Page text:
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“Where the &%$# is that assignment?” Transitioning From Journalist to PR Professional
Journalists have a well-deserved reputation for swearing that would make a longshoreman blush. Guilty. That’s not to say they don’t know how to tone it down when appropriate. But there’s a different standard of acceptable language in public relations that doesn’t exist in a newsroom.
Spoken and written words in the public relations world are of utmost importance. They could mean the difference between success and failure; PR professionals must be polished and polite when dealing with both clients and peers (particularly junior staffers). I quickly learned in PR that I can’t be as brutally direct. Saying, “The client is expecting a quick turnaround on this assignment, so could you please make every effort to expedite it as soon as possible?” will work far better in my new role than, “Do it now,” which works much better in a newsroom, where less is more.
The Huffington Post recently reported that “the use of expletives in the workplace helps enhance group solidarity and serves as a mechanism for stress relief,” according to the study conducted by researchers at the University of East Anglia. And while that may be true, I think everyone can agree that dropping a swear word at a client meeting would have the opposite effect.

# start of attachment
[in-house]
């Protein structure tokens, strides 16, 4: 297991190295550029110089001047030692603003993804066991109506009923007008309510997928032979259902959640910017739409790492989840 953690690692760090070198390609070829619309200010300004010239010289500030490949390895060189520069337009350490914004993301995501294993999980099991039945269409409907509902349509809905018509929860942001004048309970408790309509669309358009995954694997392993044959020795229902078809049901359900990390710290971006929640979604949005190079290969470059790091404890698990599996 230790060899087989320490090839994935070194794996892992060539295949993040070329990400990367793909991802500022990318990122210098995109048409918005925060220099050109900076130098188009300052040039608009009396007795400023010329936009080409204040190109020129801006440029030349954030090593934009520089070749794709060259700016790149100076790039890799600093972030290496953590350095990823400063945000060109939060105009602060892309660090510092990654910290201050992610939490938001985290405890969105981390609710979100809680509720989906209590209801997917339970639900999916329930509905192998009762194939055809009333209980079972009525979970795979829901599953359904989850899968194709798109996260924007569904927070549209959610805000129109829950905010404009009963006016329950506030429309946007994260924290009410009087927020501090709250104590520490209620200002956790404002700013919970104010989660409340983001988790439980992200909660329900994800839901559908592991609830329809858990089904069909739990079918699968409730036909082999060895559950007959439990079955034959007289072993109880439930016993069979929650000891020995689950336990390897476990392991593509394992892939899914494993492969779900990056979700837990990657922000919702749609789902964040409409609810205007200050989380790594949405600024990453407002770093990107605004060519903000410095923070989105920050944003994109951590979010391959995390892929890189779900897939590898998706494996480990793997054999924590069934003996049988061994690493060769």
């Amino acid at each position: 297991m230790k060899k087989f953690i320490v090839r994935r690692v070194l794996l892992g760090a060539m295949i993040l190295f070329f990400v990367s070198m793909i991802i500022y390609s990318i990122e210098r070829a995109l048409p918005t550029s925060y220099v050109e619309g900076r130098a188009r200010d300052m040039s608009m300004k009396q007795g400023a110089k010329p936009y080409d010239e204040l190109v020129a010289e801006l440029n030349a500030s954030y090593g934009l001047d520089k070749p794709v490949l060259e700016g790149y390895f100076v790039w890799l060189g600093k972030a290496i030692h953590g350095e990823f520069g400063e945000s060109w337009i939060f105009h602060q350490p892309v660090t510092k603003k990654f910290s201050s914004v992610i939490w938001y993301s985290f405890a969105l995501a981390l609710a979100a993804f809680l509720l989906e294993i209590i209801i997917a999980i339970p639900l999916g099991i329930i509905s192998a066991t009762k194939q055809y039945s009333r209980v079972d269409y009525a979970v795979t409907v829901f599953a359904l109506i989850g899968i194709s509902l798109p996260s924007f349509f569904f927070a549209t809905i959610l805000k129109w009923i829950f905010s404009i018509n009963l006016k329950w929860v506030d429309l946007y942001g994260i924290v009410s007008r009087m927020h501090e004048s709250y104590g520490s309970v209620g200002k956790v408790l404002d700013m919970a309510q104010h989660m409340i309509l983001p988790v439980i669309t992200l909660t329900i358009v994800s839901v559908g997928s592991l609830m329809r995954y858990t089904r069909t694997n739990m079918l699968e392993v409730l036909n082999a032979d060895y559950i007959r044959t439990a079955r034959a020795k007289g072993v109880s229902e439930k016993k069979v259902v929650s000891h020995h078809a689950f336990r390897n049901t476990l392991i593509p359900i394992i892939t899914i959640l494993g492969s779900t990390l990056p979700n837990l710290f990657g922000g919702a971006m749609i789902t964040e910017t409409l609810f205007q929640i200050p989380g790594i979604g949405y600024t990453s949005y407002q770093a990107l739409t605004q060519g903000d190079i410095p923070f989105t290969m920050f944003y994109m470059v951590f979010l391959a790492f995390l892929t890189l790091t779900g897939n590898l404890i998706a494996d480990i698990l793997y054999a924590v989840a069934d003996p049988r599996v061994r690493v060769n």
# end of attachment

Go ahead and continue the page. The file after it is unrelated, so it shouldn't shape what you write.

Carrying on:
Newsrooms are not the smoke-filled, alcohol-fueled pressure cookers they once were, but they can still be volatile workplaces where folks get into shouting matches over words and their search of the truth. It’s passionate. By definition, public relations professionals work out differences, align messages and negotiate positive outcomes. It’s not surprising that some people find the transition unbalancing. However, good journalists are able to assess situations and act accordingly to get what they want. It is by honing this skill that they can turn themselves into effective professional communicators.
This skill needs to be applied across the entire spectrum of the public relations field, from email communications to meetings with clients and their audiences. Well-thought-out language that is carefully delivered, even in an interoffice email, can mean the difference between getting the result you desire and getting ignored. This is true whether it’s directed at colleagues or clients.
I personally checked my language upon starting with H+K, knowing that salty language most probably wasn’t smiled upon. Furthermore, I curbed my tendency to be short with directions and responses when it came to assignments. In my previous life, reporters knew when to ask for more information and when to keep quiet when it came to approaching a stressed-out editor. Much more patience is required in the public relations field as I am now in more of a mentor role than ever before. There’s much to be gained by embracing that role, both for me and my junior colleagues.
Journalists who are able to alter their previous personas and channel that passion for language into a different kind of strategic approach will be the ones who succeed in the public relations world. It’s still passionate, but just in more refined language!